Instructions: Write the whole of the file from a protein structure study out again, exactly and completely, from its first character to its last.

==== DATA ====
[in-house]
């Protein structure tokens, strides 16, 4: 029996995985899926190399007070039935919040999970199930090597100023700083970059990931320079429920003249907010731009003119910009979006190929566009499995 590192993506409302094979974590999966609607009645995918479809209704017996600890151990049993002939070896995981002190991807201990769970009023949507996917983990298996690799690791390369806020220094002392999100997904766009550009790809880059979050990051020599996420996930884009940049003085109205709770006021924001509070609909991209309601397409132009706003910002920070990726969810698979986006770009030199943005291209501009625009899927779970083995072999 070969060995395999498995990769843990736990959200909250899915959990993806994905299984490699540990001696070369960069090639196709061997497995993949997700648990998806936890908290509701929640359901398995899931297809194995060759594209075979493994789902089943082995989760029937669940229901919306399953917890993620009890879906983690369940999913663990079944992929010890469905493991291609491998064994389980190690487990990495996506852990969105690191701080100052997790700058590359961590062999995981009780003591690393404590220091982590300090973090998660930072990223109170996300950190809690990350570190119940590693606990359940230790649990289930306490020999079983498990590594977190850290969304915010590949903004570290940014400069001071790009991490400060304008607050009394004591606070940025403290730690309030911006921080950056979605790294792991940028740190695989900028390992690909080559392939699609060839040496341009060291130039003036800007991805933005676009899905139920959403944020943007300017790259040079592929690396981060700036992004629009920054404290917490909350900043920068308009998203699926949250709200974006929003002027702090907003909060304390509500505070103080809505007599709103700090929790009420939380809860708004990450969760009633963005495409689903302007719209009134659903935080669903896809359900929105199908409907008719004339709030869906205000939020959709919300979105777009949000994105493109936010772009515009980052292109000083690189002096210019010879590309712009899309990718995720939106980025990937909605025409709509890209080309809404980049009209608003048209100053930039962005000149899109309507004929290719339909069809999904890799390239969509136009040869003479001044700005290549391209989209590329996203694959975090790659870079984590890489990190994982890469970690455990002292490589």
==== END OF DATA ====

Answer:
[in-house]
């Protein structure tokens, strides 16, 4: 029996995985899926190399007070039935919040999970199930090597100023700083970059990931320079429920003249907010731009003119910009979006190929566009499995 590192993506409302094979974590999966609607009645995918479809209704017996600890151990049993002939070896995981002190991807201990769970009023949507996917983990298996690799690791390369806020220094002392999100997904766009550009790809880059979050990051020599996420996930884009940049003085109205709770006021924001509070609909991209309601397409132009706003910002920070990726969810698979986006770009030199943005291209501009625009899927779970083995072999 070969060995395999498995990769843990736990959200909250899915959990993806994905299984490699540990001696070369960069090639196709061997497995993949997700648990998806936890908290509701929640359901398995899931297809194995060759594209075979493994789902089943082995989760029937669940229901919306399953917890993620009890879906983690369940999913663990079944992929010890469905493991291609491998064994389980190690487990990495996506852990969105690191701080100052997790700058590359961590062999995981009780003591690393404590220091982590300090973090998660930072990223109170996300950190809690990350570190119940590693606990359940230790649990289930306490020999079983498990590594977190850290969304915010590949903004570290940014400069001071790009991490400060304008607050009394004591606070940025403290730690309030911006921080950056979605790294792991940028740190695989900028390992690909080559392939699609060839040496341009060291130039003036800007991805933005676009899905139920959403944020943007300017790259040079592929690396981060700036992004629009920054404290917490909350900043920068308009998203699926949250709200974006929003002027702090907003909060304390509500505070103080809505007599709103700090929790009420939380809860708004990450969760009633963005495409689903302007719209009134659903935080669903896809359900929105199908409907008719004339709030869906205000939020959709919300979105777009949000994105493109936010772009515009980052292109000083690189002096210019010879590309712009899309990718995720939106980025990937909605025409709509890209080309809404980049009209608003048209100053930039962005000149899109309507004929290719339909069809999904890799390239969509136009040869003479001044700005290549391209989209590329996203694959975090790659870079984590890489990190994982890469970690455990002292490589």